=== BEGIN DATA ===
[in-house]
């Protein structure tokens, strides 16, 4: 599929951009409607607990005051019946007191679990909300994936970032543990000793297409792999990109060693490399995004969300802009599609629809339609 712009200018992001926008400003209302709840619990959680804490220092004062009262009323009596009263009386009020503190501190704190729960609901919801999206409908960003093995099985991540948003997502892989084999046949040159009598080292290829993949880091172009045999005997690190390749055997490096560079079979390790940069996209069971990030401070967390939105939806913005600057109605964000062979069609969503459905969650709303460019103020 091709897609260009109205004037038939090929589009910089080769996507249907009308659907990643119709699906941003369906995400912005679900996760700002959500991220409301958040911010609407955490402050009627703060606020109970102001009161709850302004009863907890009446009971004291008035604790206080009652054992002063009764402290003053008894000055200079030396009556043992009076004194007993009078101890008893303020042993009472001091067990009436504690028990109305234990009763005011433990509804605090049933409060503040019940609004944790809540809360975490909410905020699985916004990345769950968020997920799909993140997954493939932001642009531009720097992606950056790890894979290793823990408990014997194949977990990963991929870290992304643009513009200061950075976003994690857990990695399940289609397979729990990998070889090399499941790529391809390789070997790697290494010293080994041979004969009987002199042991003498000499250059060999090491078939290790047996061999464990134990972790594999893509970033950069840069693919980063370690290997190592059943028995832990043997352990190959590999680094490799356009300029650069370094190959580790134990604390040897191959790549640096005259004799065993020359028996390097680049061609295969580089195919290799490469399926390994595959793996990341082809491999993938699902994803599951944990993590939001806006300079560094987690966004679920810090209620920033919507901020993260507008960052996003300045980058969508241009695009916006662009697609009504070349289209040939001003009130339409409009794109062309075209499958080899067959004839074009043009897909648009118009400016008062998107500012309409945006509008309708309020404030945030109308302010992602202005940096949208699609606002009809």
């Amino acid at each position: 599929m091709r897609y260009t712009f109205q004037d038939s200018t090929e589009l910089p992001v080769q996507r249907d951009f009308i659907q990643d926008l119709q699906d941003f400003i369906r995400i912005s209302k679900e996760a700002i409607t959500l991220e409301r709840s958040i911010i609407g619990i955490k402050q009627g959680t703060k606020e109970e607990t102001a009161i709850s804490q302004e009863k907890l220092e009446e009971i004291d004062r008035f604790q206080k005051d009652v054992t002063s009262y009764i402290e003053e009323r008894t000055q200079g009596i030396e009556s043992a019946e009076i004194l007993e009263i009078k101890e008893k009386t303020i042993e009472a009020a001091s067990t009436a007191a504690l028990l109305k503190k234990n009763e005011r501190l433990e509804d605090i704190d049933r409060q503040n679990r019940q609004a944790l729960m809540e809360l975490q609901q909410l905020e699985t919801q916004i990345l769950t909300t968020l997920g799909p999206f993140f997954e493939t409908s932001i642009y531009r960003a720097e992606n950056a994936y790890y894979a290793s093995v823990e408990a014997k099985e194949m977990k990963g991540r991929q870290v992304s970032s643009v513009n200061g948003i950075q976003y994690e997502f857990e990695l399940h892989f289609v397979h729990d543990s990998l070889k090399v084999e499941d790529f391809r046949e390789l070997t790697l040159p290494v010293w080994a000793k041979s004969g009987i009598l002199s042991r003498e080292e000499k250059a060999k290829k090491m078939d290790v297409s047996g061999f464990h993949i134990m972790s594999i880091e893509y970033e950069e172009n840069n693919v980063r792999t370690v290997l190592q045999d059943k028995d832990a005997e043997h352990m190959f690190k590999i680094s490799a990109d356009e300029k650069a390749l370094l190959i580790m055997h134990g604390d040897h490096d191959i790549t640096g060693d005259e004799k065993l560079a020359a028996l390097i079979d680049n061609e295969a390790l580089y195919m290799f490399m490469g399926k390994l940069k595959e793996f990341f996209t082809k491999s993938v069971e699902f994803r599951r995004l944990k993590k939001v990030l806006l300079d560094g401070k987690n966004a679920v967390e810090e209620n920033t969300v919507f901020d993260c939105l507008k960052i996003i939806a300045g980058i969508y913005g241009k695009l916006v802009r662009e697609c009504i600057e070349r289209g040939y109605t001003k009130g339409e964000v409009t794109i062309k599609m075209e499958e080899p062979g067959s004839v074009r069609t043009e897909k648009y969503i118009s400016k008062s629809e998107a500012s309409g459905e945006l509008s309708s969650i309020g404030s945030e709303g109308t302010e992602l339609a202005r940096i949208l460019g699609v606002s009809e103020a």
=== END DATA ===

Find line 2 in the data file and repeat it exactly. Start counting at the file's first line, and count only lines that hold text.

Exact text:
């Protein structure tokens, strides 16, 4: 599929951009409607607990005051019946007191679990909300994936970032543990000793297409792999990109060693490399995004969300802009599609629809339609 712009200018992001926008400003209302709840619990959680804490220092004062009262009323009596009263009386009020503190501190704190729960609901919801999206409908960003093995099985991540948003997502892989084999046949040159009598080292290829993949880091172009045999005997690190390749055997490096560079079979390790940069996209069971990030401070967390939105939806913005600057109605964000062979069609969503459905969650709303460019103020 091709897609260009109205004037038939090929589009910089080769996507249907009308659907990643119709699906941003369906995400912005679900996760700002959500991220409301958040911010609407955490402050009627703060606020109970102001009161709850302004009863907890009446009971004291008035604790206080009652054992002063009764402290003053008894000055200079030396009556043992009076004194007993009078101890008893303020042993009472001091067990009436504690028990109305234990009763005011433990509804605090049933409060503040019940609004944790809540809360975490909410905020699985916004990345769950968020997920799909993140997954493939932001642009531009720097992606950056790890894979290793823990408990014997194949977990990963991929870290992304643009513009200061950075976003994690857990990695399940289609397979729990990998070889090399499941790529391809390789070997790697290494010293080994041979004969009987002199042991003498000499250059060999090491078939290790047996061999464990134990972790594999893509970033950069840069693919980063370690290997190592059943028995832990043997352990190959590999680094490799356009300029650069370094190959580790134990604390040897191959790549640096005259004799065993020359028996390097680049061609295969580089195919290799490469399926390994595959793996990341082809491999993938699902994803599951944990993590939001806006300079560094987690966004679920810090209620920033919507901020993260507008960052996003300045980058969508241009695009916006662009697609009504070349289209040939001003009130339409409009794109062309075209499958080899067959004839074009043009897909648009118009400016008062998107500012309409945006509008309708309020404030945030109308302010992602202005940096949208699609606002009809």